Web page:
Angular, Keycloak and Wildfly: Tying It All Together Print

In previous posts, we have:

You can find the code on our GitHub site: https://github.com/sumglobal

Now let’s use Keycloak and AngularJS to create a secure web application

Once the REST services are secured, we will use Keycloak’s javascript adapter to secure the web application.

Configure a client through the keycloak admin console.

 

When configuring the client, we will select public for the Access Type field.  Since we can’t use a client secret, you will also need to specify valid redirect uris.  Once configured, click on the Installation tab and create a keycloak.json file that will be used to configure the client. If you’ve followed the previous posts, this will already be setup for you.

The keycloak.json file will look something like:

Next, we need to initialize the adapter inside our web application code like:

notice that we are passing check-sso to the init function.  This will redirect to the auth server to check to see if the user is already logged in.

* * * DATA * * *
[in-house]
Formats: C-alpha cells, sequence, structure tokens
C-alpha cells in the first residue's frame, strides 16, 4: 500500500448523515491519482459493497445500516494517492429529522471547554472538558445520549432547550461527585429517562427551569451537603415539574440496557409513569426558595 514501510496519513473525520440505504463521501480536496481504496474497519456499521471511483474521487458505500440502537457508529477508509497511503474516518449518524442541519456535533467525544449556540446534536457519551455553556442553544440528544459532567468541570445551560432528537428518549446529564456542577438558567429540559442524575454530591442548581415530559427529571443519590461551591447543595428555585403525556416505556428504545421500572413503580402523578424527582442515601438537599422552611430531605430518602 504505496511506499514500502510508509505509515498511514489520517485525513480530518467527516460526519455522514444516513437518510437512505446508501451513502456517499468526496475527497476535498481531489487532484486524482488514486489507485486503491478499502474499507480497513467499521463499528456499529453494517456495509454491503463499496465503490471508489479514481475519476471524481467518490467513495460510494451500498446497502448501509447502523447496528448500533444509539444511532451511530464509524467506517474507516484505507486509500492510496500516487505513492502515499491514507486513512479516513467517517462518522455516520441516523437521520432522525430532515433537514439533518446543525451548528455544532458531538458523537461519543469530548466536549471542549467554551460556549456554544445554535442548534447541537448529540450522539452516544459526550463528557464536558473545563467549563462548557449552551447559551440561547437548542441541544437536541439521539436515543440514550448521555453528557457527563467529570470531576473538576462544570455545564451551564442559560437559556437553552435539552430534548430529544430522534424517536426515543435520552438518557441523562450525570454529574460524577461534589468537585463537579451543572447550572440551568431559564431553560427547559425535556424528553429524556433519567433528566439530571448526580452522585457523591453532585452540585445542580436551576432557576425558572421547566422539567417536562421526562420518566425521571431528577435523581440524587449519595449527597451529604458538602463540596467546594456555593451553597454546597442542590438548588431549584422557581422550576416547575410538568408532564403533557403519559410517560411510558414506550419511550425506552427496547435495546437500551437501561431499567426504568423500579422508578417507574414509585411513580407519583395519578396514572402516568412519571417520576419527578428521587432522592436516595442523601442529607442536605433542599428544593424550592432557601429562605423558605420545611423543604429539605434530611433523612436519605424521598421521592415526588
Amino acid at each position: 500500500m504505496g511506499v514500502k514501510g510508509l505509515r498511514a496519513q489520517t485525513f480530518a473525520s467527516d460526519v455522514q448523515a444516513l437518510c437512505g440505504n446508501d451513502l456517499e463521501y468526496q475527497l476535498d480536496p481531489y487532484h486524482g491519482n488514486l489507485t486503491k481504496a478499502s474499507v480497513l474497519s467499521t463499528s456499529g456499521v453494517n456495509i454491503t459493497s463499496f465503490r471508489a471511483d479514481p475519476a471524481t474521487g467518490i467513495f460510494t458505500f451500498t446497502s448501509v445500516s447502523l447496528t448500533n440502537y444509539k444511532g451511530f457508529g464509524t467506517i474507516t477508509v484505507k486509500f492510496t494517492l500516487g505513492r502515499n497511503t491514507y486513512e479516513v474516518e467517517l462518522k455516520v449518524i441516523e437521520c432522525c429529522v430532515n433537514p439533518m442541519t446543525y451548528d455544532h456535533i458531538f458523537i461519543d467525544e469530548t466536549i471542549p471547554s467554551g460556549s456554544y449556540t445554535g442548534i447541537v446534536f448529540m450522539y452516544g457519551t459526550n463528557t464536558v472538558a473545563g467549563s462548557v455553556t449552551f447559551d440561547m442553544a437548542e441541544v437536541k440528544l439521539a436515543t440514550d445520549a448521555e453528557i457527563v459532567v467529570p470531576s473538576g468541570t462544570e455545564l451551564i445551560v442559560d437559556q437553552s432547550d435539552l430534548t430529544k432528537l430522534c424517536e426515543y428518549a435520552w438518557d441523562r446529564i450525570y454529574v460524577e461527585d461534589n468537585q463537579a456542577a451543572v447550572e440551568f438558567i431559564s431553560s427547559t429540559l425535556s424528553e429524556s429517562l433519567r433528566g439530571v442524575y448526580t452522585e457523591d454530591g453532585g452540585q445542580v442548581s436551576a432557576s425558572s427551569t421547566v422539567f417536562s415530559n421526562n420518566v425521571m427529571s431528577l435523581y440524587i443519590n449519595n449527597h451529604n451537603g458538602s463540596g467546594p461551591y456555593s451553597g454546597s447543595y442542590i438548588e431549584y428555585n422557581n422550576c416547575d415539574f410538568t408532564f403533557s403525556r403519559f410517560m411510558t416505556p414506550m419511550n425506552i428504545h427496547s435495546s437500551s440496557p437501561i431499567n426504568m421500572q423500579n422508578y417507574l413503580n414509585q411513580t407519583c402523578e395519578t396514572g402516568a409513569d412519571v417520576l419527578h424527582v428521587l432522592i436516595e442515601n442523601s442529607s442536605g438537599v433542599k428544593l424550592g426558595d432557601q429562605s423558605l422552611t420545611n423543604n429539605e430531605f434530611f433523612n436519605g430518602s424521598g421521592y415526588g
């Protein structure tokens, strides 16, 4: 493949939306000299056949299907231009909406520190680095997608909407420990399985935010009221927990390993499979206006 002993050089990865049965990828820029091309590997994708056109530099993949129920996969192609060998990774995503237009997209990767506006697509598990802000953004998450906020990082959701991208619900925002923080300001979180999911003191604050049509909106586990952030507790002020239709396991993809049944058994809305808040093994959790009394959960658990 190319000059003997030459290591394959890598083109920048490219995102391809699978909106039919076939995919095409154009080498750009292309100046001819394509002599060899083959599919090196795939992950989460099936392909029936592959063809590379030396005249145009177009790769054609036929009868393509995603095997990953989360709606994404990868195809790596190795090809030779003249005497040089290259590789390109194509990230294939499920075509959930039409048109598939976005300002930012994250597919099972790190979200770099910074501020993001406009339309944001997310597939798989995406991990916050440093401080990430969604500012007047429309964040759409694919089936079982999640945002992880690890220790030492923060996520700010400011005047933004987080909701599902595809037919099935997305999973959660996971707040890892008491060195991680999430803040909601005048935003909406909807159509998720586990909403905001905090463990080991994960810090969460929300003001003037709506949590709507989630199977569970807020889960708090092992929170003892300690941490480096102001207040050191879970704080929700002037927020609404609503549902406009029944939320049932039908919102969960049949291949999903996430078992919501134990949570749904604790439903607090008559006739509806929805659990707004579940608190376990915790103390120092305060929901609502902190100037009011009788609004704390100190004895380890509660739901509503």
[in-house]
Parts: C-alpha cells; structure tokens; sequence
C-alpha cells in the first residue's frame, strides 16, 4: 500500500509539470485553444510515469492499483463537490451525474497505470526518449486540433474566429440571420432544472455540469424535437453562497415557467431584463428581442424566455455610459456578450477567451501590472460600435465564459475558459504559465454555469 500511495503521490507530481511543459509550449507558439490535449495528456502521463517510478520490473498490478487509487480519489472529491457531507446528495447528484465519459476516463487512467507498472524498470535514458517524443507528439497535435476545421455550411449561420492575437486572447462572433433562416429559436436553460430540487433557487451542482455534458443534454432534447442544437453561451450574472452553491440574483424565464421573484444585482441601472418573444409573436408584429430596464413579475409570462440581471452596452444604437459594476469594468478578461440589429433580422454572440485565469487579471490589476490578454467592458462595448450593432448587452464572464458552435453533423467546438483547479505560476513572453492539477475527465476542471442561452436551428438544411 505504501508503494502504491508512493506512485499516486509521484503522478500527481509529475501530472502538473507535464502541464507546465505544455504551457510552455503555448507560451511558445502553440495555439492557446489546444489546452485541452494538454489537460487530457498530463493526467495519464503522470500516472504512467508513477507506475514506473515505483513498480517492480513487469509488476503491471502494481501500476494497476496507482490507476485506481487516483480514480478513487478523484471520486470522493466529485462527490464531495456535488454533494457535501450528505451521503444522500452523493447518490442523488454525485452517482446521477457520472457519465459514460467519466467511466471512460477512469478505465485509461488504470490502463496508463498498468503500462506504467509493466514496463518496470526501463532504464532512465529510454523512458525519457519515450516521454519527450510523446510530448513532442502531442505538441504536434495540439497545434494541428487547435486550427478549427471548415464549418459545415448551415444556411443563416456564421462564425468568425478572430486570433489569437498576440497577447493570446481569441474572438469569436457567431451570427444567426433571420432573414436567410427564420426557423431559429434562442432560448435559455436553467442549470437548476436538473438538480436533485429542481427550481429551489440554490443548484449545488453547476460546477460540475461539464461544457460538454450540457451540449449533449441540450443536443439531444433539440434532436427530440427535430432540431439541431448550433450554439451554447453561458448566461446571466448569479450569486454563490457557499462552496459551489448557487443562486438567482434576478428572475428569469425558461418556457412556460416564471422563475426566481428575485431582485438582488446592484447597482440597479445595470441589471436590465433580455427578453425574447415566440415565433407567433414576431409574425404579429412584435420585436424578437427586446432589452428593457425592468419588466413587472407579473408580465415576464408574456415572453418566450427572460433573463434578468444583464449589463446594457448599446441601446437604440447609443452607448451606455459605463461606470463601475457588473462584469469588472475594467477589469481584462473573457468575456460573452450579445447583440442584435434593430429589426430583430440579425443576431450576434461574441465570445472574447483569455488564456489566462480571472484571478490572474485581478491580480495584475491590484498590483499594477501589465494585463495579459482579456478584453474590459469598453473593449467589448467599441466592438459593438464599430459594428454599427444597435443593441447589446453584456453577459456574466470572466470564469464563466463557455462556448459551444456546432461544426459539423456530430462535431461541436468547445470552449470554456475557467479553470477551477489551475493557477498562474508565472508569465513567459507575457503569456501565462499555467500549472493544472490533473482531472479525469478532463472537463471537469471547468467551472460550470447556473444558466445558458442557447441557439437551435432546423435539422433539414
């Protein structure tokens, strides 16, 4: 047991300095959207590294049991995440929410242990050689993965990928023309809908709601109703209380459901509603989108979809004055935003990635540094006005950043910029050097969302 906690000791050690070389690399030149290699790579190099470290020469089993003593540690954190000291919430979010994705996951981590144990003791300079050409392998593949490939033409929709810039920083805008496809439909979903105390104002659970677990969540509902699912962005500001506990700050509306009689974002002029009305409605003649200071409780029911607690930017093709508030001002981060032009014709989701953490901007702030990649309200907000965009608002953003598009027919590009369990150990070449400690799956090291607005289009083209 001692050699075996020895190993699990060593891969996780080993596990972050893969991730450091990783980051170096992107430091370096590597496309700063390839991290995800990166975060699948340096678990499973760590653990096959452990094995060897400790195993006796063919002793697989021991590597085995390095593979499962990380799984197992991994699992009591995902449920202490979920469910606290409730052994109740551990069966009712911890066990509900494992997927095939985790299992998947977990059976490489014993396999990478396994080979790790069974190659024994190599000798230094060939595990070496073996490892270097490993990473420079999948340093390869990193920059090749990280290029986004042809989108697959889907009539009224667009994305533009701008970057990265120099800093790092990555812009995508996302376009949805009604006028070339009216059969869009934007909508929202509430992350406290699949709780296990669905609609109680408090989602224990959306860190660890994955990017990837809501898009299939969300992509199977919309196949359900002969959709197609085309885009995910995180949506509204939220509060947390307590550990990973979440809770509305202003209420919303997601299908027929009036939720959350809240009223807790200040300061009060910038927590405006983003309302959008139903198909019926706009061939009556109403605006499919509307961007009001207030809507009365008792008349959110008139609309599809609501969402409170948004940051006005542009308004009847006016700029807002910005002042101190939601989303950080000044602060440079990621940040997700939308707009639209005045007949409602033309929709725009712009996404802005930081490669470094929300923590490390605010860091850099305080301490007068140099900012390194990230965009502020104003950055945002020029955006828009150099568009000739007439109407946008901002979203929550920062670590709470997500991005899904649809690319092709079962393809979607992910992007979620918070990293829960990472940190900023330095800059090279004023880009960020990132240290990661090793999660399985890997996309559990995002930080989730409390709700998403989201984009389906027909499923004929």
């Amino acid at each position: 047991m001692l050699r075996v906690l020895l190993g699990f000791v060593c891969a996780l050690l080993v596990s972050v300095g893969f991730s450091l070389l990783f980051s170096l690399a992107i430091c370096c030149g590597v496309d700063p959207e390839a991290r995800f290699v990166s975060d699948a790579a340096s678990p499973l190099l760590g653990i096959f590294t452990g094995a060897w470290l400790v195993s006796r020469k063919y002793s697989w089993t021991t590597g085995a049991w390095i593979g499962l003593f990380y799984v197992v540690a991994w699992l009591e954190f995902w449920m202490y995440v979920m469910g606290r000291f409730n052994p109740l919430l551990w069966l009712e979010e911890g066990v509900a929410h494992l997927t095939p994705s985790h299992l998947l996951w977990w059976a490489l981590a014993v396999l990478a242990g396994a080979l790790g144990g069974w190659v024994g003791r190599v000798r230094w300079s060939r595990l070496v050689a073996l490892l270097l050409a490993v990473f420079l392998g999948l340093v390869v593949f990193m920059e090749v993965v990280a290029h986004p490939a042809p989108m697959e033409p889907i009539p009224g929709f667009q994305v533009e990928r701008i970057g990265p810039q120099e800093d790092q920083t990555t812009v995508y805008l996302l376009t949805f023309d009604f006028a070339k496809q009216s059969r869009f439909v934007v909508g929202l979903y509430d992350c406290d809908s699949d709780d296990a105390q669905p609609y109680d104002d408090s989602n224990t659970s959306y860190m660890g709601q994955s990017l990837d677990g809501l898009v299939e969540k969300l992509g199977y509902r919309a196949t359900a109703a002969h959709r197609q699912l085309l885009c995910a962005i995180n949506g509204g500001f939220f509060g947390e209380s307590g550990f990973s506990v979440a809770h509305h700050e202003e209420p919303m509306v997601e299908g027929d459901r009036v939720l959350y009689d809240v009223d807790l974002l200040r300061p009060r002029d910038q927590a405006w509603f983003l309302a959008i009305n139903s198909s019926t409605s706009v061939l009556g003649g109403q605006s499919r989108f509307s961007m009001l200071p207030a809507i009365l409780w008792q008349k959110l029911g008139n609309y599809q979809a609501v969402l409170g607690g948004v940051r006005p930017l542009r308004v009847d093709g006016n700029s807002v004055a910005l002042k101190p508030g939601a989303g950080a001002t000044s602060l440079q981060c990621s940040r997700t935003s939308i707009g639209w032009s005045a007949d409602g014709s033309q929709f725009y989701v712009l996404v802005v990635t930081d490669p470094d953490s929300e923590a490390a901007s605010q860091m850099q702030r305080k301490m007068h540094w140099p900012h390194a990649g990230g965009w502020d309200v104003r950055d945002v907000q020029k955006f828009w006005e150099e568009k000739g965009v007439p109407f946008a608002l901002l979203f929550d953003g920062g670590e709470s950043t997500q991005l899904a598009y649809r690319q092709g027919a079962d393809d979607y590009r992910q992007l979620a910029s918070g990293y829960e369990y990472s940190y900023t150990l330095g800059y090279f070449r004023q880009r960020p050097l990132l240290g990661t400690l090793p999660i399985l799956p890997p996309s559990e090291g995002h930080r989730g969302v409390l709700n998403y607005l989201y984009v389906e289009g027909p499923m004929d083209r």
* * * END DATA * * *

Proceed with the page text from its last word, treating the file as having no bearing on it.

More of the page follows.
After logging in, our application will be able to make REST calls using bearer token authentication.  In our angular application, we use interceptors to inject the bearer token into the headers as such:

The authInterceptor method takes an HTTP request and adds a bearer token to the Authorization header after verifying and updating the token.  The errorInterceptor method takes an HTTP response to check for error codes.  If an HTTP 401 is returned, a loginRequired event is broadcast.  If an HTTP 403 is returned, an auth-forbidden event is broadcast meaning the user does not have sufficient privileges to access the service.

After starting the application, you should get a screen similar to:

 

Clicking the User or Cargo links will redirect the application to the keycloak login page as such:

 

Once logged in, selecting the all seeing eye in the bottom right corner will display the current token value

Wrapping Up

There you have it, in the last three posts we have:

  • Created a reusable development environment using Vagrant and Ansible
  • Used Ansible to download and install
    • Wildfly
    • Keycloak
    • OpenLdap
    • MySql
    • Nginx
  • Used Ansible to
    • Load OpenLdap data into the server
    • Load schema and test data into MySql
    • Tuned and loaded database drivers for Wildfly
    • Setup a working realm for Keycloak
    • Setup SSL and proxying with Nginx
  • Used Angular, Node, Npm, Bower and Gulp to create a test web application

Using these tools, we have been able to create reusable, scriptable and stable development environments that can be shared and used as a platform for development on multiple operating systems.